Curmudgeon's "Opening Times" Column - November 2008
Banning pub signs on the grounds that they may encourage drink-driving is an absurd overreaction
IN ONE OF the most ludicrous and extreme examples of anti-alcohol political correctness I have yet seen, Wiltshire County Council have joined forces with the Highways Agency to compel pubs to remove roadside direction signs pointing to pubs off the A303 trunk road, on the grounds that they may act as an incentive to drink-driving.
Do they really think that long-distance drivers on seeing one of these signs will pull off the main road, have a skinful at the Dog & Duck and then return to the highways to cause carnage? The idea that in practice they will act as any kind of incentive to drink-drive offending is simply incredible. To be consistent, are they going to also demand the removal of signs pointing to any other establishment with an alcohol licence, such as hotels or restaurants, not to mention supermarkets? And will pubs already situated by the roadside have to remove all advertising material?
Nowadays, most country pubs derive a large part of their income from food, to the extent of some having become to all intents and purposes restaurants. For the vast majority of drivers, these signs say one thing: “Here is somewhere to stop for food and take a break”. There is no compulsion to have any alcohol at all, and most pubs will offer a far wider range of soft drinks than motorway service areas or roadside diners, plus better food and a more relaxing atmosphere. And the point must also be made that drinking alcohol before driving is still permitted in this country so long as you do not exceed the prescribed legal limit. This is a nonsensical overreaction only too typical of current official hysteria about alcohol, and represents another small, subtle nail in the coffin of the British pub.
Few pubs can genuinely claim to be safe from the gale sweeping the trade
IN A RECENT issue of “Opening Times”, the editor said that he didn’t believe well-run pubs had anything to fear from the smoking ban or the credit crunch. Now I can see what he’s getting at, but I couldn’t help thinking it was a very complacent comment. Over the past year or so, the pub trade has taken an absolute battering from the two factors he mentioned, and if the total amount of trade drops obviously it is going to be the less well run and appealing outlets that suffer most.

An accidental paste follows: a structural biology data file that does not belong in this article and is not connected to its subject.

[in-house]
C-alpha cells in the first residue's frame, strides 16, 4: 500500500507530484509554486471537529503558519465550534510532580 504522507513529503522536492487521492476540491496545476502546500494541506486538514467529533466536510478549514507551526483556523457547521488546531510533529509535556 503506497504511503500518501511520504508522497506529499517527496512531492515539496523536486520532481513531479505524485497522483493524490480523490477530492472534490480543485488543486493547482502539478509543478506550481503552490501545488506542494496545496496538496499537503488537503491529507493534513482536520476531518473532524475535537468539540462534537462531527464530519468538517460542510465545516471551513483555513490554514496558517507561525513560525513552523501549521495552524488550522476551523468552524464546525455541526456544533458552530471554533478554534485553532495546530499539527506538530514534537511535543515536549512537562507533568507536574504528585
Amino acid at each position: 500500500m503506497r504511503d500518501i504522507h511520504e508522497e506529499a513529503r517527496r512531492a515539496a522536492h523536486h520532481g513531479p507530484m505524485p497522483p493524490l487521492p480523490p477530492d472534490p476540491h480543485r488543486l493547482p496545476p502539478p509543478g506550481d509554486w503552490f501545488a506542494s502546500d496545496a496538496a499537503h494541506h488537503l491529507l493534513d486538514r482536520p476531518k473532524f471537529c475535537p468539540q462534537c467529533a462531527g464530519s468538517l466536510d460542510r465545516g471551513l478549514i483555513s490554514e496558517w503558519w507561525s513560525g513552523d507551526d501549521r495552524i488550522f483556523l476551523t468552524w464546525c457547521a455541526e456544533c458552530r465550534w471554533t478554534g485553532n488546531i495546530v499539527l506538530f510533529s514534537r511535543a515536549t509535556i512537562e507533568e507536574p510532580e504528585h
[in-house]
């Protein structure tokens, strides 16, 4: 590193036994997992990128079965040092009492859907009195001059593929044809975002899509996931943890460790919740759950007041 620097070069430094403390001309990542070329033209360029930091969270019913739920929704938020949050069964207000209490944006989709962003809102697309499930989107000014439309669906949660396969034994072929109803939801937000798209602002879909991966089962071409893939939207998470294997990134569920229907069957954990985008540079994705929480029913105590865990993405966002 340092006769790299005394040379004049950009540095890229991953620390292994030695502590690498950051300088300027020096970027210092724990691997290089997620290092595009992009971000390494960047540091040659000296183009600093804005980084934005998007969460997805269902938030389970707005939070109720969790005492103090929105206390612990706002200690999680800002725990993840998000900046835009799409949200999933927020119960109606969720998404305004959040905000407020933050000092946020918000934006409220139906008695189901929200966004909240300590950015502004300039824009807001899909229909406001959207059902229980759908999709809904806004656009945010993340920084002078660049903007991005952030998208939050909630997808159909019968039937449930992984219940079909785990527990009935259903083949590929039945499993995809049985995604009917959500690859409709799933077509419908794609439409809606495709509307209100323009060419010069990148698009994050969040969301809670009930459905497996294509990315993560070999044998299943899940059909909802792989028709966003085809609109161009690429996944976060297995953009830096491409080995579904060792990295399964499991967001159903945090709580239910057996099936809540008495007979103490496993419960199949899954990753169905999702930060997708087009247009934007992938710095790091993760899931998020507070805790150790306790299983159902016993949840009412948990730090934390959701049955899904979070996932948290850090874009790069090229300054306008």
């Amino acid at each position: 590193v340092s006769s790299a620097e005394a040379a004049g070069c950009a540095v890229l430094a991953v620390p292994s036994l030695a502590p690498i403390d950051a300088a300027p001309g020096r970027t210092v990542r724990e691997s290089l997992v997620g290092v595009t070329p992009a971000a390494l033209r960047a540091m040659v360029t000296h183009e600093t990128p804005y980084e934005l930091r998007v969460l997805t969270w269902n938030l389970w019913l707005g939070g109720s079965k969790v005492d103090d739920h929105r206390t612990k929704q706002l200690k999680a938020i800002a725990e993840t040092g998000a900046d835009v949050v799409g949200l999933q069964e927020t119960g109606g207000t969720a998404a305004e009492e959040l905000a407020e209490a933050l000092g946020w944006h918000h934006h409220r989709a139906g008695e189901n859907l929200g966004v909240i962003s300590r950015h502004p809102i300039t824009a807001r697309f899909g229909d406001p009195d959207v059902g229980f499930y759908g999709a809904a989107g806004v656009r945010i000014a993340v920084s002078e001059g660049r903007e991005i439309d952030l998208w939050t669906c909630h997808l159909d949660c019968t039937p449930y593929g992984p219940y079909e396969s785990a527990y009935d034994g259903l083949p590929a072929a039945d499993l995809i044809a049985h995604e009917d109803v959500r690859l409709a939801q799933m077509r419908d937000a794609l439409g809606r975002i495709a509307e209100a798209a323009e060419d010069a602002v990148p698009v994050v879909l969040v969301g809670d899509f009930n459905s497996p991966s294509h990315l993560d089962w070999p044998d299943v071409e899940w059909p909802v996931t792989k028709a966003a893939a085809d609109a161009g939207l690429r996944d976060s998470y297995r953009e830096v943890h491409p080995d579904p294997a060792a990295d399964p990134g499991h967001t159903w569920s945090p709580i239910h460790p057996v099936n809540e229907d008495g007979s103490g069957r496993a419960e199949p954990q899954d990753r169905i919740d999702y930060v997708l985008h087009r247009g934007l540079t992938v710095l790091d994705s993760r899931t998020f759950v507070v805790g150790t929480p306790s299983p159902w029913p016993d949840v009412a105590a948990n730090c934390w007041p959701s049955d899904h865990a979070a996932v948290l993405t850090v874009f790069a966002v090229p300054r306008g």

However, pubs cannot simply be divided between good and bad, and in reality there are a huge mass between the two extremes that provide a decent enough service to their customers but are never going to be places you’d travel miles to visit. And it’s not only the obvious no-hopers that have shut their doors forever, but large numbers in this middle ground too. Indeed I could mention one pub not too far from here that appeared in the Good Beer Guide for a number of years up to and including the 2008 edition – so presumably counting as one of the four thousand best in the country – but has now been closed and boarded for more than a year.
We need to be quite clear about this – it may well be the case that Pub A has closed rather than Pub B because it was worse run, but the overall reason why so many pubs have closed recently is because the total demand for pubs has fallen. In the past, plenty of pubs seemed to thrive despite offering poor standards of beer and service, but those days have long passed. Sadly, even being well above average on many fronts is no longer a guarantee of survival.